A little electronic help for docs helps hospitals, study shows
Hospitals that use a computerized medical-information tool to help doctors make decisions at the point of care have better patient outcomes than those who don't, according to a new study in the Journal of Hospital Medicine. Researchers at Harvard University examined data for Medicare beneficiaries at 1,017 hospitals between 2004 and 2006 as the hospitals adopted a clinical-information system called, UptoDate. They compared that with data from 2,305 hospitals that don't use the system and found that use of the system was an independent predictor of reduced mortality, shorter hospital length of stay, and better performance on widely used hospital quality metrics.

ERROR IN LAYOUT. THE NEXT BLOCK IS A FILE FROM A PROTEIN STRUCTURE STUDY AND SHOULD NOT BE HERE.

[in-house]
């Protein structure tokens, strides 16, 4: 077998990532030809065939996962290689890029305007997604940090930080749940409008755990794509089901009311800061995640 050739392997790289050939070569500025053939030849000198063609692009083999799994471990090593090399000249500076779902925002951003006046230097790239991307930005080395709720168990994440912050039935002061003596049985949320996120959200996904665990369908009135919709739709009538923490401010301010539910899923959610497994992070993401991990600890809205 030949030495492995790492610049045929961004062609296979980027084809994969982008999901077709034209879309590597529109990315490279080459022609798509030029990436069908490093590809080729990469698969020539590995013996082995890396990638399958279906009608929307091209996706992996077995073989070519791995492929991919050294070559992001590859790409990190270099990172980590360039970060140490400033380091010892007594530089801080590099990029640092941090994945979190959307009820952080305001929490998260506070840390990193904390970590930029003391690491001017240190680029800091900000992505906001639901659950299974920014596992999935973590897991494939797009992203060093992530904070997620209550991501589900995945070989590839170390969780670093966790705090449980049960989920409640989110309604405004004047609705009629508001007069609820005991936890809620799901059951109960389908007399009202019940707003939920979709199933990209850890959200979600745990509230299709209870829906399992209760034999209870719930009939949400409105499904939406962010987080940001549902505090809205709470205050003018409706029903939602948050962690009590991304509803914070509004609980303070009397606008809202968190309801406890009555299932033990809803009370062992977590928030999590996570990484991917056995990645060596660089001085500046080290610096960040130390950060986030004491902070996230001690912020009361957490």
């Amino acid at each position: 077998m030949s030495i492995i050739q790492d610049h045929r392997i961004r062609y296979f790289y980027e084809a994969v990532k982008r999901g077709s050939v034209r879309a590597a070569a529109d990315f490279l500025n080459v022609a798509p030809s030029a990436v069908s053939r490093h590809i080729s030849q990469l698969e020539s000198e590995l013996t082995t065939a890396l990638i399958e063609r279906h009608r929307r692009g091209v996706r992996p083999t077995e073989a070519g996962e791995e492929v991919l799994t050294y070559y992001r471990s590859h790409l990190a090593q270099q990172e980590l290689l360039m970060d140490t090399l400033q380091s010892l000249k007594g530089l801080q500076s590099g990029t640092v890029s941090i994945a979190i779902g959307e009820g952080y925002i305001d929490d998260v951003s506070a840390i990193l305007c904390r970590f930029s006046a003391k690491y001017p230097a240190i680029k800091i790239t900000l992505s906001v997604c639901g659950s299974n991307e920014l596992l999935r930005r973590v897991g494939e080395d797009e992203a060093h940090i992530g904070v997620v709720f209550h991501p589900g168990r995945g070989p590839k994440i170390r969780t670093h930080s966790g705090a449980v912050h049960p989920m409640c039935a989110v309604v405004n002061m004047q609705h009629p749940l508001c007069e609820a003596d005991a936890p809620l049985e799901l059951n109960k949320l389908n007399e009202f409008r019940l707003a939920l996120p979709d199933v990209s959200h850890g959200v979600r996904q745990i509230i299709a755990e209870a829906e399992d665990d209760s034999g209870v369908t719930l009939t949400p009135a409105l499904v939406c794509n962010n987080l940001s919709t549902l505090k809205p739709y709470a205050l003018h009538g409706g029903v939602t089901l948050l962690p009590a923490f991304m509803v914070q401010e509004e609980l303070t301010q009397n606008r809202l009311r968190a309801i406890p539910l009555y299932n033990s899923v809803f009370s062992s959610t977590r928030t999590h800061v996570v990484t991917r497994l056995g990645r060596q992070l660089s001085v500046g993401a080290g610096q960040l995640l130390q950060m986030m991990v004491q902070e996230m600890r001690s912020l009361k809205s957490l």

- Providers Lag as Consumers Set Agenda
- Look Beyond Nurse-Patient Ratios
- Esther Dyson Launches Population Health Challenge
- Crisis Spurs Healthcare Payment Reform in Arkansas
- Reform Puts Vise Grips on Physicians
- Hospital Groups Back NQF Report on Patient Sociodemographics
- ICD-10 Delay Alters Provider, Vendor Prep
- NPP Demand Rising Under Value-Based Care Models
- Medicare Opt-Out a Viable Physician Strategy
- Payment Reform Naysayers 'Better Wake Up'